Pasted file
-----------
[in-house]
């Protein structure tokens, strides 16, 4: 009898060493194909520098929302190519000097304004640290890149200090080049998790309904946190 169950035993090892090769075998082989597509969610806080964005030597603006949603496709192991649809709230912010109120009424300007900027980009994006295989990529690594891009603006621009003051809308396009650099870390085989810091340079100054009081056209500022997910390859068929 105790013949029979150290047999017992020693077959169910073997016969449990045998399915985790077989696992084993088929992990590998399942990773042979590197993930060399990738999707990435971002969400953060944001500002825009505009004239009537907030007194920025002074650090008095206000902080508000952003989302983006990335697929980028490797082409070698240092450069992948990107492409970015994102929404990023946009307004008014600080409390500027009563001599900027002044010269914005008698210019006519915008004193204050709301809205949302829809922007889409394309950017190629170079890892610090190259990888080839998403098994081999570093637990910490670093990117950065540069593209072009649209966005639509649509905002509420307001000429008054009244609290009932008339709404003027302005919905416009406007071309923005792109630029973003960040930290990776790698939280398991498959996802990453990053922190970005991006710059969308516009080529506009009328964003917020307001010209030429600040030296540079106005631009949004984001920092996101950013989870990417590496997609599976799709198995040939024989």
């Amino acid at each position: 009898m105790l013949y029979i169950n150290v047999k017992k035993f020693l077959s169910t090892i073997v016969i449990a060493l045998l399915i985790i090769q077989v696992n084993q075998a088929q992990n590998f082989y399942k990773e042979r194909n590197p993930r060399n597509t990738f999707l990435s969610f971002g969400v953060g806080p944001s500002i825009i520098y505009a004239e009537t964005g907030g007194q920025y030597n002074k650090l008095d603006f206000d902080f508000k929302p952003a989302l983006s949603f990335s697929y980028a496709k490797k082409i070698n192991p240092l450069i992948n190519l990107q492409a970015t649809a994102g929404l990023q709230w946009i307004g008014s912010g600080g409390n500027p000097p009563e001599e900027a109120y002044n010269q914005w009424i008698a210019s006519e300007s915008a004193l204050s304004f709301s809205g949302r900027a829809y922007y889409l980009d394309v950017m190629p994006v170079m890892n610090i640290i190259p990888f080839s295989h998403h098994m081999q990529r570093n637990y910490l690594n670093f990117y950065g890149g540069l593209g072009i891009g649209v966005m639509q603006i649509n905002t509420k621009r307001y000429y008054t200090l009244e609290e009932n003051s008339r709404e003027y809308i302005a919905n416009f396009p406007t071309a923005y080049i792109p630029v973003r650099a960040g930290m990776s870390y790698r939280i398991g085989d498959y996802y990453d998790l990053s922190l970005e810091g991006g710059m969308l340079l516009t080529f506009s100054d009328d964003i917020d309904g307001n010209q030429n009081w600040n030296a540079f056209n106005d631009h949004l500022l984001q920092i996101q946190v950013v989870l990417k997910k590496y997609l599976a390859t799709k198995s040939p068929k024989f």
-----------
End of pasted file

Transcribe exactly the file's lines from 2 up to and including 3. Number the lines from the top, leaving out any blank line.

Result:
């Protein structure tokens, strides 16, 4: 009898060493194909520098929302190519000097304004640290890149200090080049998790309904946190 169950035993090892090769075998082989597509969610806080964005030597603006949603496709192991649809709230912010109120009424300007900027980009994006295989990529690594891009603006621009003051809308396009650099870390085989810091340079100054009081056209500022997910390859068929 105790013949029979150290047999017992020693077959169910073997016969449990045998399915985790077989696992084993088929992990590998399942990773042979590197993930060399990738999707990435971002969400953060944001500002825009505009004239009537907030007194920025002074650090008095206000902080508000952003989302983006990335697929980028490797082409070698240092450069992948990107492409970015994102929404990023946009307004008014600080409390500027009563001599900027002044010269914005008698210019006519915008004193204050709301809205949302829809922007889409394309950017190629170079890892610090190259990888080839998403098994081999570093637990910490670093990117950065540069593209072009649209966005639509649509905002509420307001000429008054009244609290009932008339709404003027302005919905416009406007071309923005792109630029973003960040930290990776790698939280398991498959996802990453990053922190970005991006710059969308516009080529506009009328964003917020307001010209030429600040030296540079106005631009949004984001920092996101950013989870990417590496997609599976799709198995040939024989």
């Amino acid at each position: 009898m105790l013949y029979i169950n150290v047999k017992k035993f020693l077959s169910t090892i073997v016969i449990a060493l045998l399915i985790i090769q077989v696992n084993q075998a088929q992990n590998f082989y399942k990773e042979r194909n590197p993930r060399n597509t990738f999707l990435s969610f971002g969400v953060g806080p944001s500002i825009i520098y505009a004239e009537t964005g907030g007194q920025y030597n002074k650090l008095d603006f206000d902080f508000k929302p952003a989302l983006s949603f990335s697929y980028a496709k490797k082409i070698n192991p240092l450069i992948n190519l990107q492409a970015t649809a994102g929404l990023q709230w946009i307004g008014s912010g600080g409390n500027p000097p009563e001599e900027a109120y002044n010269q914005w009424i008698a210019s006519e300007s915008a004193l204050s304004f709301s809205g949302r900027a829809y922007y889409l980009d394309v950017m190629p994006v170079m890892n610090i640290i190259p990888f080839s295989h998403h098994m081999q990529r570093n637990y910490l690594n670093f990117y950065g890149g540069l593209g072009i891009g649209v966005m639509q603006i649509n905002t509420k621009r307001y000429y008054t200090l009244e609290e009932n003051s008339r709404e003027y809308i302005a919905n416009f396009p406007t071309a923005y080049i792109p630029v973003r650099a960040g930290m990776s870390y790698r939280i398991g085989d498959y996802y990453d998790l990053s922190l970005e810091g991006g710059m969308l340079l516009t080529f506009s100054d009328d964003i917020d309904g307001n010209q030429n009081w600040n030296a540079f056209n106005d631009h949004l500022l984001q920092i996101q946190v950013v989870l990417k997910k590496y997609l599976a390859t799709k198995s040939p068929k024989f």